“A non-Thoroughbred might be fun. Get a Morgan or an Arabian to cross-show in jumper classes at breed shows (do they even have these?). I used to show with a woman who did this with a Quarter Horse and earned herself a big-time belt buckle.” [Truck] You know, I know, and the universe knows that I will end up with yet another bay, Thoroughbred gelding. It doesn’t hurt to start out open-minded.

I’ve never been particularly brave about getting on strange horses. It took me years to get up the nerve to ride the mare I’m holding in the picture. (When I finally did, we had an absolute blast, but that’s another story.) How can I face trying out horses when it’s been over a year since I’ve even sat on one? Perhaps that is the test. A horse I can face riding now would also be a horse that would continue to bolster my enthusiasm and confidence in the face of the Amateur Operatics that are the life of a Thoroughbred. OTOH, is it fair to ask a horse to carry that much psychological baggage? I’m also concerned about introducing a third horse and sorting out the resultant herd dynamics. Again, a calm, sensible soul would solve more problems than cause them.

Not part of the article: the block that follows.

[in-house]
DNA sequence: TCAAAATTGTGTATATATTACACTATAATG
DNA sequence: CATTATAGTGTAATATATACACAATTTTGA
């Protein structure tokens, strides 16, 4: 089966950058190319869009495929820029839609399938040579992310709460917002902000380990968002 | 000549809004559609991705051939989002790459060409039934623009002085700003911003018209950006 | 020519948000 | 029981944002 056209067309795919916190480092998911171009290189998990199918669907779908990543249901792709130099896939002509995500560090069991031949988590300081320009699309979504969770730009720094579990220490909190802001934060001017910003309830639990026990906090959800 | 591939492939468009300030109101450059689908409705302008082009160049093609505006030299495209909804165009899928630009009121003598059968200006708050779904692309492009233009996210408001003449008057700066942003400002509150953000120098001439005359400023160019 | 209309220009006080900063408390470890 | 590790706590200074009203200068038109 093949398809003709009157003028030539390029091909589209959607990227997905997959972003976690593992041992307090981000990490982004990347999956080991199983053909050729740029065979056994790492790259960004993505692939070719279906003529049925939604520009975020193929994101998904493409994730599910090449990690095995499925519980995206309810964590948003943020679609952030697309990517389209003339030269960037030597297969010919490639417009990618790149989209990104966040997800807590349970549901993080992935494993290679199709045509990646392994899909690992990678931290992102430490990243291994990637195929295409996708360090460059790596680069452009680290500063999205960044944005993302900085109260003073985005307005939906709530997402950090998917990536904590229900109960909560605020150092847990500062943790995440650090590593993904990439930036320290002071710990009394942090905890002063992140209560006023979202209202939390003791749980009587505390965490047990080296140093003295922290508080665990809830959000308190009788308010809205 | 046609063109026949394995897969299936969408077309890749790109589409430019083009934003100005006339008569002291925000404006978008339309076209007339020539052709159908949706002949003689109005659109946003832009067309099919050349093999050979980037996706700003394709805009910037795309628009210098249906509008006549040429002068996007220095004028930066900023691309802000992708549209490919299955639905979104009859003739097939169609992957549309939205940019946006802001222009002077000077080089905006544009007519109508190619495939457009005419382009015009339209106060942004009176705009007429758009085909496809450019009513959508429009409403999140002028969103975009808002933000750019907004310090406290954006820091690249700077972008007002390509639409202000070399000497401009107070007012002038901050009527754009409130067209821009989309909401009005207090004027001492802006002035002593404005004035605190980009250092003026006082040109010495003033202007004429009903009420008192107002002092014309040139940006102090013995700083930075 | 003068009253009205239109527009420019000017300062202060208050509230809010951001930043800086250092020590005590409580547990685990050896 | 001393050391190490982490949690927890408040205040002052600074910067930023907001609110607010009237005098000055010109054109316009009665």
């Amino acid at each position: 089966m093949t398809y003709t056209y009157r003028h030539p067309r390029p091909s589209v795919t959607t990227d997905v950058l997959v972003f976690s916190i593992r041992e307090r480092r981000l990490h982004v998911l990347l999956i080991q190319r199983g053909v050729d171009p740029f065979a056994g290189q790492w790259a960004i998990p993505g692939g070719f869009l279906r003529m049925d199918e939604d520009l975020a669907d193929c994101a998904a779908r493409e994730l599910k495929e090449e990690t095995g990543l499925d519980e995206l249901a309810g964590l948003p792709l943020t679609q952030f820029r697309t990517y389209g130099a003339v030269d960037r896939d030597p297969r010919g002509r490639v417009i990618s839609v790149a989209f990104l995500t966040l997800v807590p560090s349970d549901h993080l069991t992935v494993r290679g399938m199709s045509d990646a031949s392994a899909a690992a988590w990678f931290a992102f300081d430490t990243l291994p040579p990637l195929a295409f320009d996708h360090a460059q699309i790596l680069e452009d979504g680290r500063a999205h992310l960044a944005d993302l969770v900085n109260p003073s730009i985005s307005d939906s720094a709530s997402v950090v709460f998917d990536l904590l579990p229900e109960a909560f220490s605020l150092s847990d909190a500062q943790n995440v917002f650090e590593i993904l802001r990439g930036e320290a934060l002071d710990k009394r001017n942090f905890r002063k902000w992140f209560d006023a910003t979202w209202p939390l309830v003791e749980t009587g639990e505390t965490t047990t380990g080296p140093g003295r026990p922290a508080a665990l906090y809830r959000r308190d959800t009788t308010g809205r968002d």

Of course, a solid citizen who was also gorgeous & talented would be nice, but until they invent holodeck horses, I must be reasonable. Plus, there is a side-effect to finding Mathilda’s replacement. There’s nothing like bringing in the replacement dog to have the original dog live forever.

Leaving aside the question of whether this paragon exists & how to find him or her, is looking for a “truck” horse wisdom or wimping out?

Related Posts
Horse Shopping day 1: Crowdsourcing
Shopping for Rodney in Horse Illustrated
Horse shopping online: Putting Myself Out There … On Horseback.
Truck Shopping

10 thoughts on “Yin or Yang?

    1. B/c the goal is to end up, eventually, with two. So the question is 2 show horses or one of each? (Not that we are counting Mathilda out at all. This is long-term.)